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In These Great Times

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Album Review

After the breakup of the West Coast improvisational jazz group T.J. Kirk, John Schott focused his attention on composing an album-length song cycle that dealt with Jewish prophetic thought during the time of the First World War and the Ukrainian pogroms. The result is In These Great Times, which combines a free jazz trio with German, Yiddish, and Hebrew texts sung by tenor John Horton. The texts themselves seem to be organized around themes of horror and hope — their characters enduring great sorrow aided by memories of a better past and the possibility of redemption in the future. The music is largely gentle, introspective jazz, with swishing brushes adding breath-like rhythm behind the guitar and bass melodies. The vocals are well-executed, alternating between aggressive and beautiful, but they stay closer to the classical vocal tradition instead of adhering to jazz phrasing. The result is sometimes appropriately discordant — the music gives the impression of an off-kilter world. At other times, though, the mixture of styles simply seems disjointed. This is an ambitious project, however, and the listener is rewarded more often than not by Schott's stretching. The reflection and philosophical depth of In These Great Times are rare today, and these qualities alone make this a worthwhile album.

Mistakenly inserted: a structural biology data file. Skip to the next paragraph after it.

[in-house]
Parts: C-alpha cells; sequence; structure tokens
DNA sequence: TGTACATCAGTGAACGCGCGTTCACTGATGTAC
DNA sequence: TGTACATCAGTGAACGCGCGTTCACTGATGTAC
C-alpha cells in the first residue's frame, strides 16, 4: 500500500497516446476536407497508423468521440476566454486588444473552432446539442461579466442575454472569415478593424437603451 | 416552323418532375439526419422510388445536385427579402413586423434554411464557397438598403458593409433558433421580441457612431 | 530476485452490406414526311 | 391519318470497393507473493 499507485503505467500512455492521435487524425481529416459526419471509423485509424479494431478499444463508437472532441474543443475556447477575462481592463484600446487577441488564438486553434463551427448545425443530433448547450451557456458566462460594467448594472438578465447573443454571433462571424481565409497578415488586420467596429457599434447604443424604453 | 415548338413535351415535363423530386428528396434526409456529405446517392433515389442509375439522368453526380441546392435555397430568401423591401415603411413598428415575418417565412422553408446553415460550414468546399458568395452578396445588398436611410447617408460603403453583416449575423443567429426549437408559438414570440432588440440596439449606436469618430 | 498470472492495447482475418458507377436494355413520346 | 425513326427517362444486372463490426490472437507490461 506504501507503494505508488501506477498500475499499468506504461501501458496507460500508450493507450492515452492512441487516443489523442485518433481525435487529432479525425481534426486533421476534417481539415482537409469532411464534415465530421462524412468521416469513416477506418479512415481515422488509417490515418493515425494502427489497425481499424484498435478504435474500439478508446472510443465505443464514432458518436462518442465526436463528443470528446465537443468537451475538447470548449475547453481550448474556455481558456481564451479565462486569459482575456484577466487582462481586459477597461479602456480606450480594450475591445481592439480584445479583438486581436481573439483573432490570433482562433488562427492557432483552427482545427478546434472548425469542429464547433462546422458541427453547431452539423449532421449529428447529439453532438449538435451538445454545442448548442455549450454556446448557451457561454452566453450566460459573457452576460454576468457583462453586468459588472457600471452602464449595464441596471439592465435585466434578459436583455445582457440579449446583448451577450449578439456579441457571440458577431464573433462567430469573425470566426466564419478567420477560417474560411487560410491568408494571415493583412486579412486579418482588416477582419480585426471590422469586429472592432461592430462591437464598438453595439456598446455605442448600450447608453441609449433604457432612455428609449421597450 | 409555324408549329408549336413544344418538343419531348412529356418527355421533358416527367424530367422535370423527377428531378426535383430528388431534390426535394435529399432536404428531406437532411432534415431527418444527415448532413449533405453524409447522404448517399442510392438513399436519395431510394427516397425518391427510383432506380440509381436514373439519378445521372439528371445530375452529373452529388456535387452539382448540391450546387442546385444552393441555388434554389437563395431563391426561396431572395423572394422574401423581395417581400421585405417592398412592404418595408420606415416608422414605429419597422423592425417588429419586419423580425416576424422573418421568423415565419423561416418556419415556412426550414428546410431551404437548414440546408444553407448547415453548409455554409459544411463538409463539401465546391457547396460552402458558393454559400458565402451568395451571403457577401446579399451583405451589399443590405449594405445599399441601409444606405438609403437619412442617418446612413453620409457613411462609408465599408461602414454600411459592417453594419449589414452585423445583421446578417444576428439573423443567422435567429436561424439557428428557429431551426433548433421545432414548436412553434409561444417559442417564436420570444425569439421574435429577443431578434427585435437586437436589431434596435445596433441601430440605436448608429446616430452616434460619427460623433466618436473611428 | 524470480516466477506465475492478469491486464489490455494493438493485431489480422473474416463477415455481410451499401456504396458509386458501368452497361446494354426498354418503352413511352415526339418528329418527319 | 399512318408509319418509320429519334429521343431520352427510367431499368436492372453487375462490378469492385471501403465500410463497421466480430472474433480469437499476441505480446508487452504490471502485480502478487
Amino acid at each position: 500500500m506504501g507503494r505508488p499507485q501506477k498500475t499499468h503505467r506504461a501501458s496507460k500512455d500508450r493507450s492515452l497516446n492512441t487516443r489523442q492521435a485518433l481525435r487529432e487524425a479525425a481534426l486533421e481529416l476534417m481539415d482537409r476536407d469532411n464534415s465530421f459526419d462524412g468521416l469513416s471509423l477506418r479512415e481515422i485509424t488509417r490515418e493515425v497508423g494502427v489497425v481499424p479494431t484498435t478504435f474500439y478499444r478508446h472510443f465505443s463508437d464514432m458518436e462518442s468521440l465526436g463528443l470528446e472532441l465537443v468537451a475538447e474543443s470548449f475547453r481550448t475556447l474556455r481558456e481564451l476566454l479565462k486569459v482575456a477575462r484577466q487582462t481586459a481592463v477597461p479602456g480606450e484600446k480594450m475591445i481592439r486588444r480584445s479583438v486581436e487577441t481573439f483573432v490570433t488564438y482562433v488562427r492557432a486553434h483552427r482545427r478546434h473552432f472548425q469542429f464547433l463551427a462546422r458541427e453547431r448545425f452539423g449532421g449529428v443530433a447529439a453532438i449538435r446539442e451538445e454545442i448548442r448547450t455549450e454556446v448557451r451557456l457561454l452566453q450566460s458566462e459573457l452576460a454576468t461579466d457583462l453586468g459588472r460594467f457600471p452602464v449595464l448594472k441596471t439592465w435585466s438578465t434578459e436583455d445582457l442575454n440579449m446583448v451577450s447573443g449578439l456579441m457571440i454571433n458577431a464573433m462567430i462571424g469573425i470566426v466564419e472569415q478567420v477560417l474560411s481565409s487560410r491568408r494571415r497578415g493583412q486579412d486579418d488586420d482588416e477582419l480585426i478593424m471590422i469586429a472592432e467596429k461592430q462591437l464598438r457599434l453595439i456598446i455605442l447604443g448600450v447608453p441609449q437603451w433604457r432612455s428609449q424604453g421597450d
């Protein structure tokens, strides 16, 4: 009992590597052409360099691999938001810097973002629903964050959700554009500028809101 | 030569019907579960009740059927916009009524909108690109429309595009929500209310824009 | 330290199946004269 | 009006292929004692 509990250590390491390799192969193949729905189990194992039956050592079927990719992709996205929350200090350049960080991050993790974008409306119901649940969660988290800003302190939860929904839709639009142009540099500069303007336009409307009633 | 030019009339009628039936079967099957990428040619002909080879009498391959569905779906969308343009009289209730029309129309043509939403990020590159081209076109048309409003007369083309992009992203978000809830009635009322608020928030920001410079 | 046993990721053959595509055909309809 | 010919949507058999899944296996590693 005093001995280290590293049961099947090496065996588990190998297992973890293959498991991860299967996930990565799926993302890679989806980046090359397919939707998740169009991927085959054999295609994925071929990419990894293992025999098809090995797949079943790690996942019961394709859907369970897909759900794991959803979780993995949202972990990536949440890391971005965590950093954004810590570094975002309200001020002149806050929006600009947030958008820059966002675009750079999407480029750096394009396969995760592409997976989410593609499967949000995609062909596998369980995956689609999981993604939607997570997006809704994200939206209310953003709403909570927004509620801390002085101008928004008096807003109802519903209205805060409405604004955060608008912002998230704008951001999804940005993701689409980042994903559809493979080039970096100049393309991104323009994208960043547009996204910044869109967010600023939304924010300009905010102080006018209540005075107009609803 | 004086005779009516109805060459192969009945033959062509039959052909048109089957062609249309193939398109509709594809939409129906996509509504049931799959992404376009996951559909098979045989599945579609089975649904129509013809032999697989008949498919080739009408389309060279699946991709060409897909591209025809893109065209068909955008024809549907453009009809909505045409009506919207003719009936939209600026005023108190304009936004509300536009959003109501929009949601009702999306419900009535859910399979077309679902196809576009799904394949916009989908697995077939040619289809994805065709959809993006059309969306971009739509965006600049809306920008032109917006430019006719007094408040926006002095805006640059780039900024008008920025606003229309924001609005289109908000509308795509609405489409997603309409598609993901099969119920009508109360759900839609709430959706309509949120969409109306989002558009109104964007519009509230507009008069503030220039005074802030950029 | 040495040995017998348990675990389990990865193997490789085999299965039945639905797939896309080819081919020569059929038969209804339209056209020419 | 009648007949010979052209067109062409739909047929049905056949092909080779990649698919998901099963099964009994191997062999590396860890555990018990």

Genre: Jazz

Years Active: '90s, '00s

Guitarist John Schott graduated from Seattle's Cornish College of the Arts, where he had studied with Gary Peacock and Jerry Granelli, in 1988, with a degree in composition. That year he was musical director for a Shakespearean production, and collaborated with a choreographer for a dance performance piece. In 1989, Schott moved to Berkeley, CA, where he co-founded the group Planet Good, who released their own album Prozac Holiday and became a popular Bay Area band. He remains based out of that locale...
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In These Great Times, John Schott
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